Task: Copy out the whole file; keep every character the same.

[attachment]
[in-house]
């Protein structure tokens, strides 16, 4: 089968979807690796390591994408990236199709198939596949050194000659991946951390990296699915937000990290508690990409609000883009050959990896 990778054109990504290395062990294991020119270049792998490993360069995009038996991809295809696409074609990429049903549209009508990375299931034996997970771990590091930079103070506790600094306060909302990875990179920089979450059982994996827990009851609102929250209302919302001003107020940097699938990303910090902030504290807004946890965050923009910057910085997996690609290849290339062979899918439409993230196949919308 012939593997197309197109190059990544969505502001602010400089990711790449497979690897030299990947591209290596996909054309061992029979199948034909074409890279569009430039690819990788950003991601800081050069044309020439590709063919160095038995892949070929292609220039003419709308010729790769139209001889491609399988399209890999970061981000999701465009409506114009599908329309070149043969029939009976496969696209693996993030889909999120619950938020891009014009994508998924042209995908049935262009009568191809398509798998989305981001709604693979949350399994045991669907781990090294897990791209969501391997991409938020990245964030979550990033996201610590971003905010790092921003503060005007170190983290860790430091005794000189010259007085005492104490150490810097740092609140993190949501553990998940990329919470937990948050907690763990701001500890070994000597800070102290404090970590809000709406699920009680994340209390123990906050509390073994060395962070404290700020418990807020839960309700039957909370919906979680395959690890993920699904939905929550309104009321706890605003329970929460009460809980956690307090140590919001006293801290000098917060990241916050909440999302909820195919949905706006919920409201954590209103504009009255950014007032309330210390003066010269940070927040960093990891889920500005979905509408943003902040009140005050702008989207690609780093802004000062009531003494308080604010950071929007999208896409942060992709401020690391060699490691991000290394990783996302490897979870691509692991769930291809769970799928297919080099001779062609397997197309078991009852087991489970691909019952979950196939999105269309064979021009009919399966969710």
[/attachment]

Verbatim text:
[in-house]
């Protein structure tokens, strides 16, 4: 089968979807690796390591994408990236199709198939596949050194000659991946951390990296699915937000990290508690990409609000883009050959990896 990778054109990504290395062990294991020119270049792998490993360069995009038996991809295809696409074609990429049903549209009508990375299931034996997970771990590091930079103070506790600094306060909302990875990179920089979450059982994996827990009851609102929250209302919302001003107020940097699938990303910090902030504290807004946890965050923009910057910085997996690609290849290339062979899918439409993230196949919308 012939593997197309197109190059990544969505502001602010400089990711790449497979690897030299990947591209290596996909054309061992029979199948034909074409890279569009430039690819990788950003991601800081050069044309020439590709063919160095038995892949070929292609220039003419709308010729790769139209001889491609399988399209890999970061981000999701465009409506114009599908329309070149043969029939009976496969696209693996993030889909999120619950938020891009014009994508998924042209995908049935262009009568191809398509798998989305981001709604693979949350399994045991669907781990090294897990791209969501391997991409938020990245964030979550990033996201610590971003905010790092921003503060005007170190983290860790430091005794000189010259007085005492104490150490810097740092609140993190949501553990998940990329919470937990948050907690763990701001500890070994000597800070102290404090970590809000709406699920009680994340209390123990906050509390073994060395962070404290700020418990807020839960309700039957909370919906979680395959690890993920699904939905929550309104009321706890605003329970929460009460809980956690307090140590919001006293801290000098917060990241916050909440999302909820195919949905706006919920409201954590209103504009009255950014007032309330210390003066010269940070927040960093990891889920500005979905509408943003902040009140005050702008989207690609780093802004000062009531003494308080604010950071929007999208896409942060992709401020690391060699490691991000290394990783996302490897979870691509692991769930291809769970799928297919080099001779062609397997197309078991009852087991489970691909019952979950196939999105269309064979021009009919399966969710």